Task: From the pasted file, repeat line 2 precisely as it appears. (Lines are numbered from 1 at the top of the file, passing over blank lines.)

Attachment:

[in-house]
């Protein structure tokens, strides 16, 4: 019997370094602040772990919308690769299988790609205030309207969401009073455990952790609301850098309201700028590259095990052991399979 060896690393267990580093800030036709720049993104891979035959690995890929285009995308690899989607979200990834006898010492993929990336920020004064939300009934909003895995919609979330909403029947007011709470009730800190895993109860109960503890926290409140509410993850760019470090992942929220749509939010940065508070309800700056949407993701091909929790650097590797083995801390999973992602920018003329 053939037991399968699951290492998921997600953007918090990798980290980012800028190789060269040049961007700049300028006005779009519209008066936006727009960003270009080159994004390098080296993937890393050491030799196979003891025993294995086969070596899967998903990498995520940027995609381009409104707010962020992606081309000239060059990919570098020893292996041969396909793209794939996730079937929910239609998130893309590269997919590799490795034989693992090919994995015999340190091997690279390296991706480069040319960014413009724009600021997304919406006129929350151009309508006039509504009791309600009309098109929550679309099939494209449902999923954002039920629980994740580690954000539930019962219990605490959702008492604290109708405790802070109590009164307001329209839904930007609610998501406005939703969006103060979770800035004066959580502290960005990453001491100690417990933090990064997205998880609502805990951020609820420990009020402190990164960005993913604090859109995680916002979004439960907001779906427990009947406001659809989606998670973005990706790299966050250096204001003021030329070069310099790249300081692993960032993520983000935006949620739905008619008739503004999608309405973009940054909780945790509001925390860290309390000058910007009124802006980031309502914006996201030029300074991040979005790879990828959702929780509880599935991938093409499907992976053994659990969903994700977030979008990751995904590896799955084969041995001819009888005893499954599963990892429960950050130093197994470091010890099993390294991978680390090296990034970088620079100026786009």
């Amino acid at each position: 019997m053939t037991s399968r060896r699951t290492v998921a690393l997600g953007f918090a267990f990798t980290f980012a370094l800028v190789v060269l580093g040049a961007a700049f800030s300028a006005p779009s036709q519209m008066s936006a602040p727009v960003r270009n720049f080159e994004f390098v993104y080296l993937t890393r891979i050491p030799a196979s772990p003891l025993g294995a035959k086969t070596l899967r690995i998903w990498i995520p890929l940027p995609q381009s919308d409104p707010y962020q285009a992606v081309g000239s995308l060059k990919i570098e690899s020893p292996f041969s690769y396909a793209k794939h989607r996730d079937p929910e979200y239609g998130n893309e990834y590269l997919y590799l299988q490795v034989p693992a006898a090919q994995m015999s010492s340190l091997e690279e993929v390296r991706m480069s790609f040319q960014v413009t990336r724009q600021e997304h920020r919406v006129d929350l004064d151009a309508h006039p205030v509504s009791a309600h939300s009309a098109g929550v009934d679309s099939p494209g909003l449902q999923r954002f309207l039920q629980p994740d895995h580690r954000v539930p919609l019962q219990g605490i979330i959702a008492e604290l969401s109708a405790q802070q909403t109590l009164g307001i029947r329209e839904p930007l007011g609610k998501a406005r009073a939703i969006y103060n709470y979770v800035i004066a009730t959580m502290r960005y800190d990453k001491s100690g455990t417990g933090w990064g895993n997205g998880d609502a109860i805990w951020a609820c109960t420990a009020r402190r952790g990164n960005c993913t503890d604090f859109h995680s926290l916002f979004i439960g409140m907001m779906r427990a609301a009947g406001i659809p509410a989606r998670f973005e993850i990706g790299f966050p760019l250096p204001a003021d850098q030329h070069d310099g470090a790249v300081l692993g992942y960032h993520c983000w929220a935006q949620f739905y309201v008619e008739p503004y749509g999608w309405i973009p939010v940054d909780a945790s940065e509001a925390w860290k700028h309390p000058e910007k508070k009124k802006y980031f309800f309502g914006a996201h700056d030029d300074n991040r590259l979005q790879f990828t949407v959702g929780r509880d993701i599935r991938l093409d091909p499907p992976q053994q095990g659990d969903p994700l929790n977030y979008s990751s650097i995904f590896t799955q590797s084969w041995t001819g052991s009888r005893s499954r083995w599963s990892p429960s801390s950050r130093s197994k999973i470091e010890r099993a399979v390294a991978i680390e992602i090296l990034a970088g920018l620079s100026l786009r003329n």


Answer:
């Protein structure tokens, strides 16, 4: 019997370094602040772990919308690769299988790609205030309207969401009073455990952790609301850098309201700028590259095990052991399979 060896690393267990580093800030036709720049993104891979035959690995890929285009995308690899989607979200990834006898010492993929990336920020004064939300009934909003895995919609979330909403029947007011709470009730800190895993109860109960503890926290409140509410993850760019470090992942929220749509939010940065508070309800700056949407993701091909929790650097590797083995801390999973992602920018003329 053939037991399968699951290492998921997600953007918090990798980290980012800028190789060269040049961007700049300028006005779009519209008066936006727009960003270009080159994004390098080296993937890393050491030799196979003891025993294995086969070596899967998903990498995520940027995609381009409104707010962020992606081309000239060059990919570098020893292996041969396909793209794939996730079937929910239609998130893309590269997919590799490795034989693992090919994995015999340190091997690279390296991706480069040319960014413009724009600021997304919406006129929350151009309508006039509504009791309600009309098109929550679309099939494209449902999923954002039920629980994740580690954000539930019962219990605490959702008492604290109708405790802070109590009164307001329209839904930007609610998501406005939703969006103060979770800035004066959580502290960005990453001491100690417990933090990064997205998880609502805990951020609820420990009020402190990164960005993913604090859109995680916002979004439960907001779906427990009947406001659809989606998670973005990706790299966050250096204001003021030329070069310099790249300081692993960032993520983000935006949620739905008619008739503004999608309405973009940054909780945790509001925390860290309390000058910007009124802006980031309502914006996201030029300074991040979005790879990828959702929780509880599935991938093409499907992976053994659990969903994700977030979008990751995904590896799955084969041995001819009888005893499954599963990892429960950050130093197994470091010890099993390294991978680390090296990034970088620079100026786009």